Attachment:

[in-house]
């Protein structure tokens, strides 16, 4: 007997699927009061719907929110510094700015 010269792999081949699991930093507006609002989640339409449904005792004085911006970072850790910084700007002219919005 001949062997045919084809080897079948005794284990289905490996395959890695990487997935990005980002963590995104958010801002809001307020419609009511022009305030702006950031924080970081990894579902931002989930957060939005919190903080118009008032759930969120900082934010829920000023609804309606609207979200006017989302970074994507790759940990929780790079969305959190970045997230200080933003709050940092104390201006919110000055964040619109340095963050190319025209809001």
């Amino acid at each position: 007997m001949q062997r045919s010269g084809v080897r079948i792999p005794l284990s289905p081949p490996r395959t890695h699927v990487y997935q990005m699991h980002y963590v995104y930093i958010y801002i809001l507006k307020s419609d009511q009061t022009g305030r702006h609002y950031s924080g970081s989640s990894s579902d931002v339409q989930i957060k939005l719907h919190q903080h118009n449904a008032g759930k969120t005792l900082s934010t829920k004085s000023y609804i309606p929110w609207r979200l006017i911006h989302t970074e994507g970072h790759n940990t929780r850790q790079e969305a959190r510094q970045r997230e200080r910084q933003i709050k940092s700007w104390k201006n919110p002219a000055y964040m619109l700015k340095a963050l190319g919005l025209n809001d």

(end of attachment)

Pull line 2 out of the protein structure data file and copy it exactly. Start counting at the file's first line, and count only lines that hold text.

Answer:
């Protein structure tokens, strides 16, 4: 007997699927009061719907929110510094700015 010269792999081949699991930093507006609002989640339409449904005792004085911006970072850790910084700007002219919005 001949062997045919084809080897079948005794284990289905490996395959890695990487997935990005980002963590995104958010801002809001307020419609009511022009305030702006950031924080970081990894579902931002989930957060939005919190903080118009008032759930969120900082934010829920000023609804309606609207979200006017989302970074994507790759940990929780790079969305959190970045997230200080933003709050940092104390201006919110000055964040619109340095963050190319025209809001």